In the Baron's own words, “The matter did not coincide with the feelings of the commons of Bradwardine, Mr. Waverley; and the tenants were slack and repugnant in payment of their mails and duties; and when my kinsman came to the village wi' the new factor, Mr. James Howie, to lift the rents, some wanchancy person

I suspect John Heatherblutter, the auld gamekeeper, that was out wi' me in the year fisteen – fired a shot at him in the gloaming, whereby he was so affrighted, that I may say with Tullius in Catilinam, Abiit, evasit, erupit, effugit. He fled, Sir, as one may say, incontinent to Stirling. And now he hath advertised the estate

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for sale, being himself the last substitute in the entail. And if I were to lament about sic matters, this would grieve me mair than its passing from my immediate possession, whilk, by the course of nature, must have happened in a few years. Whereas now it passes from the lineage that should have possessed it in sæcula sæculorum. But God's will be done, humana perpessi sumus. Sir John of Bradwardine - Black Sir John, as he is called -- who was the common ancestor of our house and the Inch-Grabbits, little thought such a person would have sprung from his loins. Meantime, he has accused me to some of the primates, the rulers for the time, as if I were a cut-throat, and an abettor of bravoes and assassinates, and coupe-jarrets. And they have sent soldiers here to abide on the estate, and hunt me like a partridge upon the mountains, as Scripture says of good King David, or like our valliant Sir William Wallace, pot that I bring myself into comparison with either. I thought, when I heard you at the door, they had driven the auld deer to his den at last; and so I e'en proposed to die at bay, like a buck of the first head. — But now, Janet, canna ye gie us something for supper?”

“Ou ay, Sir, I'll brander the moor-fowl that John Heatherblutter brought in this morning; and ye see puir Davie's roasting the black hen's eggs. – I daur say, Mr. Wauverley, ye never kend that a' the eggs that were sae weel roasted at supper in the Ha'house were aye turned by our Davie ? there 's no the like o' him ony gate for powtering wi' his fingers amang thé het peat-ashes, and roasting eggs.” Davie all this while lay with his nose almost in the fire, nuzzling among the ashes, kicking his heels, mumbling to himself, turning the eggs as they lay in the hot embers, as if to confute the proverb, that “there goes reason to roasting of eggs," and justify the eulogium which poor Janet poured out upon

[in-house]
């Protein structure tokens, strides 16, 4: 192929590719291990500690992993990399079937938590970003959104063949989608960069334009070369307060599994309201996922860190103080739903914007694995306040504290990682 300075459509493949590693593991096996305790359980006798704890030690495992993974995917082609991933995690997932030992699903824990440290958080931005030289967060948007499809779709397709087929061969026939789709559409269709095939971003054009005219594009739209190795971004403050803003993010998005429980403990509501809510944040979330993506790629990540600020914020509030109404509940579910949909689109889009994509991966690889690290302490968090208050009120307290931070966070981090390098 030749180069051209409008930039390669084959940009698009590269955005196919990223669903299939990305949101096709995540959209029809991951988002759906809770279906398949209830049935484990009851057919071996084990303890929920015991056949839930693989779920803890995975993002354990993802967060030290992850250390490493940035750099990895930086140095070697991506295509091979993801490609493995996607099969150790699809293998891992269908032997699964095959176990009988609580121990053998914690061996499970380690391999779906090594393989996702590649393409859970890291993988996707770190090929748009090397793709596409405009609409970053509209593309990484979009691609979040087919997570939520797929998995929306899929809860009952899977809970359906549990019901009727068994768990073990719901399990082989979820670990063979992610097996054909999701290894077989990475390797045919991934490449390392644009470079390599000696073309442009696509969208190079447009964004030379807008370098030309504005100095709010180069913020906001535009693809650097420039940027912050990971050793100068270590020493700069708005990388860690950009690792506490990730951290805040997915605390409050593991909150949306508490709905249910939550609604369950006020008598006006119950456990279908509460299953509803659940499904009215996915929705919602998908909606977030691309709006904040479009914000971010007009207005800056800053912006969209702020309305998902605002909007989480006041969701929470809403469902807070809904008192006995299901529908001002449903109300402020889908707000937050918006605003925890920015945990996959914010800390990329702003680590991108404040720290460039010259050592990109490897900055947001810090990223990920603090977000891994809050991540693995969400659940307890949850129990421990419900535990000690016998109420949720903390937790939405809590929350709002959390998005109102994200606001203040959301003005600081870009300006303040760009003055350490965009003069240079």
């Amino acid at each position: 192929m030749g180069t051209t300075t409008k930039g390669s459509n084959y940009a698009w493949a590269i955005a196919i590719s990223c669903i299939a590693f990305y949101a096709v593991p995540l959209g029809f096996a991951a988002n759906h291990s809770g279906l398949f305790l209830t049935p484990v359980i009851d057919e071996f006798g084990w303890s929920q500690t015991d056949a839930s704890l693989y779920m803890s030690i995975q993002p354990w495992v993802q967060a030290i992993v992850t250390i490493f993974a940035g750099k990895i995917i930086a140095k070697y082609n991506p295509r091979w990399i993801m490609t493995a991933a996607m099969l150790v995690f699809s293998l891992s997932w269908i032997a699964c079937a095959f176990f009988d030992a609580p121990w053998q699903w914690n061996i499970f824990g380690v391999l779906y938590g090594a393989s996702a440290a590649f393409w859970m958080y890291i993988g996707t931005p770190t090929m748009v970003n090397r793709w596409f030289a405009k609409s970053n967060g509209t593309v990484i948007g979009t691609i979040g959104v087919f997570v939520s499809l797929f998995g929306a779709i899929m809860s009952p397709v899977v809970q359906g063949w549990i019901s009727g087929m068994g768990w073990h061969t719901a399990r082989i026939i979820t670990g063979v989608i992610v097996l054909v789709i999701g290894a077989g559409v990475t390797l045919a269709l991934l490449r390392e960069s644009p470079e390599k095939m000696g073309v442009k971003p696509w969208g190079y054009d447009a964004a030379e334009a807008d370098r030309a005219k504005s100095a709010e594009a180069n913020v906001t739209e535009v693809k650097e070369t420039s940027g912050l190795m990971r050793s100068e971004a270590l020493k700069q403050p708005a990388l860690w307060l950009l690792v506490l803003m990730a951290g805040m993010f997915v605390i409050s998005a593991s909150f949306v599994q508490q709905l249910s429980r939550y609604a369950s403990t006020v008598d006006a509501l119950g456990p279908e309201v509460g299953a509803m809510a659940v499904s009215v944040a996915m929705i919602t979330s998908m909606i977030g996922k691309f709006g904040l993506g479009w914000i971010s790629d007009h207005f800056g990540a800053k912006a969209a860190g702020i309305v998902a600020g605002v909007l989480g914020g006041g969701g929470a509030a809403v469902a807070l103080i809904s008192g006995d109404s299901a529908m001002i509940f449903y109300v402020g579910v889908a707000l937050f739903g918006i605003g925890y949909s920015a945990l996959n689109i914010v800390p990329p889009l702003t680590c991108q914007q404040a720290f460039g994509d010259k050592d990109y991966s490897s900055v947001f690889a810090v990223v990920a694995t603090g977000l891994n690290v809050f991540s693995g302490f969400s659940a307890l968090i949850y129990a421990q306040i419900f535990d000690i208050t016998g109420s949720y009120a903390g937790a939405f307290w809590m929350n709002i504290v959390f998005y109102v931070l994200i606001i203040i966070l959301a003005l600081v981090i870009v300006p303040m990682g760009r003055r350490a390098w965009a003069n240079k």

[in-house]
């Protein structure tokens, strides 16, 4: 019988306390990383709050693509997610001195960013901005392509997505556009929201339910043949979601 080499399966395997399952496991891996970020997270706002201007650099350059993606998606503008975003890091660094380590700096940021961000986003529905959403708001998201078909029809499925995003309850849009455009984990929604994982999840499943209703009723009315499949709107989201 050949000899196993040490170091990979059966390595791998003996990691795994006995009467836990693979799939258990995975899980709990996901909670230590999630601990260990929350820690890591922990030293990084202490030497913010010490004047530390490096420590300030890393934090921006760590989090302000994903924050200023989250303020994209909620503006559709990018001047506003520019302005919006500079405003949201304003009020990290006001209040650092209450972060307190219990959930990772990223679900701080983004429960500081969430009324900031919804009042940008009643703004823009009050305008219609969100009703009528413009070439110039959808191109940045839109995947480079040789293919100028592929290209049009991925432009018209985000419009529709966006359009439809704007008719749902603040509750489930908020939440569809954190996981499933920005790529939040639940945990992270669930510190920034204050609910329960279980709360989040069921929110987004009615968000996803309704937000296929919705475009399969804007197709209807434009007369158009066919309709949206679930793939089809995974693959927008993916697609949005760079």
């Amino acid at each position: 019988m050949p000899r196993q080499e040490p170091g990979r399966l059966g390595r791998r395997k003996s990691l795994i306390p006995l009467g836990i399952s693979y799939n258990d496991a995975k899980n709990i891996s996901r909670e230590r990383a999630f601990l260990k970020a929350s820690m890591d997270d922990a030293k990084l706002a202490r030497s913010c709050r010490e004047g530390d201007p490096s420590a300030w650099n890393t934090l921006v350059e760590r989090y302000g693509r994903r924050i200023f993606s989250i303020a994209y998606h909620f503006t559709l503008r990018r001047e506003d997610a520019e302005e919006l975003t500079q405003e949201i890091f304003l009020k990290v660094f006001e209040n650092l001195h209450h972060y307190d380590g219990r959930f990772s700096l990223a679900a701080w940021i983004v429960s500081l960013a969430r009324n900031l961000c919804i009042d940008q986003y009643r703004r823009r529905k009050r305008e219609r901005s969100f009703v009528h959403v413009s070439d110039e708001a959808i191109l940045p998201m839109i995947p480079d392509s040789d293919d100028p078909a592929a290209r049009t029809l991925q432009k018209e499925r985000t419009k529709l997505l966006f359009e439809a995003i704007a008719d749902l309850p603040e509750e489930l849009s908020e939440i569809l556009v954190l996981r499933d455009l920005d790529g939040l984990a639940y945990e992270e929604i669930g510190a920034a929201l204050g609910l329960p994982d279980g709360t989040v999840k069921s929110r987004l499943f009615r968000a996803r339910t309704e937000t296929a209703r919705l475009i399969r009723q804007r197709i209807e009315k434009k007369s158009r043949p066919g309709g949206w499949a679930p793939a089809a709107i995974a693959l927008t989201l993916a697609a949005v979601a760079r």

" Him whom she loved, ber idiot boy." “Davie 's no sae silly as folk tak him for, Mr. Wauverley; he wadna bae brought you here unless he had kend ye was a friend to his Honour indeed the very dogs kend ye, Mr. Wauverley, for ye was aye kind to beast and body. I can tell you a story o’ Davie, wi' his Honour's leave: His Honour, ye see, being under hiding in thae sair times - the mair 's the pity – he lies a' day,

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and whiles a' night, in the cove in the dern hag; but though it's a bieldy eneugh bit, and the auld gudeman o' Corse-Cleugh has panged it wi'a kemple o' strae amaist, yet when the country's quiet, and the night very cauld, his Honour whiles creeps doun here to get a warm at the ingle, and a sleep amang the blankets and gangs awa in the morning. And so, ae morning, siccan a fright as I got! Twa unlucky red-coats were up for black-fishing, or some siccan ploy for the neb o' them's never out o' mischief - and they just got a glisk o' his Honour as he gaed into the wood, and banged aff a gun at him. I out like a jer-falcon, and cried,